The law was initiated by Congress back in 2016, as an effort to preempt Vermont’s own GMO labeling law that was causing consternation among food companies. Biotechnology experts I contacted, including Greg Jaffe of the Center for Science in the Public Interest, a consumer advocacy group, said the law was never intended to address food safety or nutrition—about 90 percent of scientists say GMO foods are safe—but about giving consumers information about the production process. (As I’ve reported, disclosing that information was shown to increase consumer acceptance.)

But if the law’s truly about production, as Jaffe says, it stops short of covering highly processed ingredients that are derived from genetically engineered crops, such as corn syrup, vegetable oil, and “refined” sugar from sugarbeets. Last year, 94 percent of soybeans, and 92 percent of corn grown in the United States were genetically modified; at last count, so were 95 percent of sugarbeets. But oil and sugar derived from these crops don’t have to be labeled, because it’s impossible to distinguish them from their conventional counterparts. Despite what the Castrol commercials would have you believe, oils are just oils, and sugar is just sucrose. Neither substance contains DNA. The only way to distinguish the two would be through supply-chain verification.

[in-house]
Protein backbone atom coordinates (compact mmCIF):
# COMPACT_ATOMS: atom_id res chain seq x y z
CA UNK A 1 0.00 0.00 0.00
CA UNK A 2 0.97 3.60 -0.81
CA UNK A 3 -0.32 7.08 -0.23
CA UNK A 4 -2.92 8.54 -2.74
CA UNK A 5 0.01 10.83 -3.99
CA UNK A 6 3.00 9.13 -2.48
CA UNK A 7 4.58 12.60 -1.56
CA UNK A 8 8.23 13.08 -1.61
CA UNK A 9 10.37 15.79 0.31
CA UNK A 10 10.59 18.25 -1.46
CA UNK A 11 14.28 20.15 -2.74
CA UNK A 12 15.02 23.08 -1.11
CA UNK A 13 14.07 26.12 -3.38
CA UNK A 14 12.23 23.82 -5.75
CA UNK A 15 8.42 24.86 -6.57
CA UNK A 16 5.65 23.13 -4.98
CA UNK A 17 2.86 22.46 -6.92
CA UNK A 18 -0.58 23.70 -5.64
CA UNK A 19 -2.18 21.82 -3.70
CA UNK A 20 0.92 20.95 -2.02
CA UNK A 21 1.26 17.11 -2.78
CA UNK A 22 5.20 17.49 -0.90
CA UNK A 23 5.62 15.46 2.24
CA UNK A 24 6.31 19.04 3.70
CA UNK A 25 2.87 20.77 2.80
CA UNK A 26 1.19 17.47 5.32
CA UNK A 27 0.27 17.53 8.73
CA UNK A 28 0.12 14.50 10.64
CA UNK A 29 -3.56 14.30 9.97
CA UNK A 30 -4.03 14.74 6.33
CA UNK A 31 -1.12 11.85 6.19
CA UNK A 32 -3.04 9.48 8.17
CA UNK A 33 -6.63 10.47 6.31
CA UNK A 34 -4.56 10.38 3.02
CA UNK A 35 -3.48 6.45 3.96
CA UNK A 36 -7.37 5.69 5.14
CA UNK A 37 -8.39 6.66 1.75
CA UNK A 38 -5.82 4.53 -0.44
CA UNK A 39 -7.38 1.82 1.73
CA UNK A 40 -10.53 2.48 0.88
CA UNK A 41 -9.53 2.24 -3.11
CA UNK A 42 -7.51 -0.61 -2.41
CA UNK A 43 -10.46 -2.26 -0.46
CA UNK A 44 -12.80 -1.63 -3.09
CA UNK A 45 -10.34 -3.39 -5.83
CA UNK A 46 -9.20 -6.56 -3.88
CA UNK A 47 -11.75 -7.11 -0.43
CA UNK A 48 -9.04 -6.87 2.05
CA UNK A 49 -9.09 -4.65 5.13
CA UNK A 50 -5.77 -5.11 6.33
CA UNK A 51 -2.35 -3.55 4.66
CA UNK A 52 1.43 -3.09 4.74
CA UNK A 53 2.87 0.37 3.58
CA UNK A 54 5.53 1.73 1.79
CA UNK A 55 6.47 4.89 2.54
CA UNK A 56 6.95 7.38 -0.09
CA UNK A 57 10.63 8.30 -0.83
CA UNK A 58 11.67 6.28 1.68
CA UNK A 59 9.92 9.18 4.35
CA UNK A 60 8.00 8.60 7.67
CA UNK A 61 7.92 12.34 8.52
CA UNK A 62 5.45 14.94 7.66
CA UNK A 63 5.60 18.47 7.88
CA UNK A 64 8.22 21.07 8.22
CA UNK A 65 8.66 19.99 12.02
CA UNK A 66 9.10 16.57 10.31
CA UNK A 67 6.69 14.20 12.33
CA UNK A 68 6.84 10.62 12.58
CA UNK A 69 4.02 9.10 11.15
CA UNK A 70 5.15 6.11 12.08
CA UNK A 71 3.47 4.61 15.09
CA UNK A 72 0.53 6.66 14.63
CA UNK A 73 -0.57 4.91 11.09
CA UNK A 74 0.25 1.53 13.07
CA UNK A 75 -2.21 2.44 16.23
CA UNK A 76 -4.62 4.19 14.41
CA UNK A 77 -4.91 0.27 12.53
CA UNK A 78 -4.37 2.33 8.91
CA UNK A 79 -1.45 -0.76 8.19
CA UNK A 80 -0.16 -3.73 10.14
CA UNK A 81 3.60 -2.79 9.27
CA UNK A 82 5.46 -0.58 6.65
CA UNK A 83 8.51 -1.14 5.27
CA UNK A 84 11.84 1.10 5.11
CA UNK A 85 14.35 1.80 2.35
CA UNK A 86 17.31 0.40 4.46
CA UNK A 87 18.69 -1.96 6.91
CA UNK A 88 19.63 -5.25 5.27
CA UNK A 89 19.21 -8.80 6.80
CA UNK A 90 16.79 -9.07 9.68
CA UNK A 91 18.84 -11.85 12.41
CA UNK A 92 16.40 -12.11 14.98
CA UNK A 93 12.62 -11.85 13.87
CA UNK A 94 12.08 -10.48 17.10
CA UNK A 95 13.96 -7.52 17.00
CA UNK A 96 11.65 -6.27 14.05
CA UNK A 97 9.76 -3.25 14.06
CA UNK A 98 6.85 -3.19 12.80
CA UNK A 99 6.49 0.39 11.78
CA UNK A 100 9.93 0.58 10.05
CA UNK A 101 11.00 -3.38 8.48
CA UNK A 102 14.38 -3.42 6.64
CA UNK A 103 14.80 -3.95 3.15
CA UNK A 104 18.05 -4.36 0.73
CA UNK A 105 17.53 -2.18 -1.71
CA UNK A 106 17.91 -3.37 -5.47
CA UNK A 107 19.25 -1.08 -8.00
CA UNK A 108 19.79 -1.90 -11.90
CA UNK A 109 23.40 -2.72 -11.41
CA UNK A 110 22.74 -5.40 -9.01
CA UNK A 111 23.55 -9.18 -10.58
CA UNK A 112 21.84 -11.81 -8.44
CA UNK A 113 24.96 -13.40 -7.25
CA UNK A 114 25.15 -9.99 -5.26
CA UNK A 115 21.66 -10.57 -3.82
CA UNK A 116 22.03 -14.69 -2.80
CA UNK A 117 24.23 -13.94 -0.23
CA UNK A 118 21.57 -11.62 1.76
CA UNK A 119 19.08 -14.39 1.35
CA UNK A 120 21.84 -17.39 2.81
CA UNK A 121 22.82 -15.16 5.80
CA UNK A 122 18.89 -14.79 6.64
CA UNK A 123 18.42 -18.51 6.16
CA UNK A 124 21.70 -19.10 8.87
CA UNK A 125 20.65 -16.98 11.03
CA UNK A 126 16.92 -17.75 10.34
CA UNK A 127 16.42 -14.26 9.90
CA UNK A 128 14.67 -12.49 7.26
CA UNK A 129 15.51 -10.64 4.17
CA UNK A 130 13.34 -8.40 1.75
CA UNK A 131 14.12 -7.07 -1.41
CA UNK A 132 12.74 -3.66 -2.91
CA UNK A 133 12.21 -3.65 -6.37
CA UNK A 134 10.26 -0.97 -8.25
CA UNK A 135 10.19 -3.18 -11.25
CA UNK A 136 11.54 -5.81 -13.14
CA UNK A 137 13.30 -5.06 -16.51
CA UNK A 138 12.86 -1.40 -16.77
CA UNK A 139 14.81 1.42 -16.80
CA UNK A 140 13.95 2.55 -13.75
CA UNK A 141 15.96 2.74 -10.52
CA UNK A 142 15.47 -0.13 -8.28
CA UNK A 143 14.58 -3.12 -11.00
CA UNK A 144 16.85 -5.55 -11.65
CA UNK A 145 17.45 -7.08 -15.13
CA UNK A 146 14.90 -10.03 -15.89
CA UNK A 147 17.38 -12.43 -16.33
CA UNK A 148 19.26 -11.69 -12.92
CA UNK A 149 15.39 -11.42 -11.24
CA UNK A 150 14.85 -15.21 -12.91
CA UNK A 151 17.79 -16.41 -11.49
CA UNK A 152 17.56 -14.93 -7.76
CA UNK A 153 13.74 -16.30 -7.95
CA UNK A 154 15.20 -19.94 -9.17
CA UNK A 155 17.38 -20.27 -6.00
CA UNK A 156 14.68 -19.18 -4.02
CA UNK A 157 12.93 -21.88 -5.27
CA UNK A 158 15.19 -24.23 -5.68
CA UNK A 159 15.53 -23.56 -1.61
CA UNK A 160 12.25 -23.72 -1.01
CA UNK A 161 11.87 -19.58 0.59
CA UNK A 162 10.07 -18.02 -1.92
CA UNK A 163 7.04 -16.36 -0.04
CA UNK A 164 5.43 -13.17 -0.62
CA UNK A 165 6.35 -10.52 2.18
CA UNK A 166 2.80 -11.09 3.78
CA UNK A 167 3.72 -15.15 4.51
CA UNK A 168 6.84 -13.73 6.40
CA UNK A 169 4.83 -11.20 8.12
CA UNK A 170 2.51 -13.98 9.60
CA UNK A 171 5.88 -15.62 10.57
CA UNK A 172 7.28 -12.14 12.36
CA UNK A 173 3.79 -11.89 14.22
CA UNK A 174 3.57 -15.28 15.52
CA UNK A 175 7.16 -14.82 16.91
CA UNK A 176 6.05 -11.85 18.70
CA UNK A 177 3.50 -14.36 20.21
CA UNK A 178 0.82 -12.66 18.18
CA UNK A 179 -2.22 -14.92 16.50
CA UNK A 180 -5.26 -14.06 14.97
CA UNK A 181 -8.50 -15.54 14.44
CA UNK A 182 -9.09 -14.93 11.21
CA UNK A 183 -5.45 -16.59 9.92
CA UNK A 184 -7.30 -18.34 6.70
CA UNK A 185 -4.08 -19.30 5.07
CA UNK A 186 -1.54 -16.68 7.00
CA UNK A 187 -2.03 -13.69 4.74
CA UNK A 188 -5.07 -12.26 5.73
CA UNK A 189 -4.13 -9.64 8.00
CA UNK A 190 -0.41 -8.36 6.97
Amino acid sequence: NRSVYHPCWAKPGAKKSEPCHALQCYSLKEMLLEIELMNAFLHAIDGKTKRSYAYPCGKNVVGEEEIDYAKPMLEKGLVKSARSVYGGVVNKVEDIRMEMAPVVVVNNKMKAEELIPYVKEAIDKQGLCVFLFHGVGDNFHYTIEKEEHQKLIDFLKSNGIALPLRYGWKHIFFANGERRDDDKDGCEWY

The question of how labels will appear has also been a hot topic.

Instead, the USDA is encouraging companies to voluntarily disclose that information through a nearly-identical symbol that contains the words “derived from bioengineering.” For Jaffe, that doesn’t go far enough. He feels manufacturers should be required to say when they’re using those oils and sugars.

“The message it sends is confusion, because there are many food manufacturers who want to disclose this information, because they believe that there are consumers who want to know this information,” he says. “You could have similar products with similar ingredients, where one discloses, and one doesn’t, and consumers may not understand that those products could be identical.”

The law is not nearly as stringent as the approach in other countries, such as those in the European Union, where most products are sourced to be non-GMO, obviating the need for any kind of label that would support “consumer choice.” Back in America, manufacturers may choose to continue to bear the voluntary Non-GMO Verified label, which is granted by a third-party certifier. Additionally, organic foods, which must be GMO-free in their supply chains to be certified in the first place, are exempt from the disclosure law.

The rule, which will become effective early next year, sets an initial date for manufacturers of January 1, 2020.

Sam Bloch is a contributing writer for The Counter, where he covers business, environment and culture. He has also written for The New York Times, L.A. Weekly, Places Journal, Art in America and other publications, and is currently working on his first book, a work of narrative nonfiction about shade, for Random House.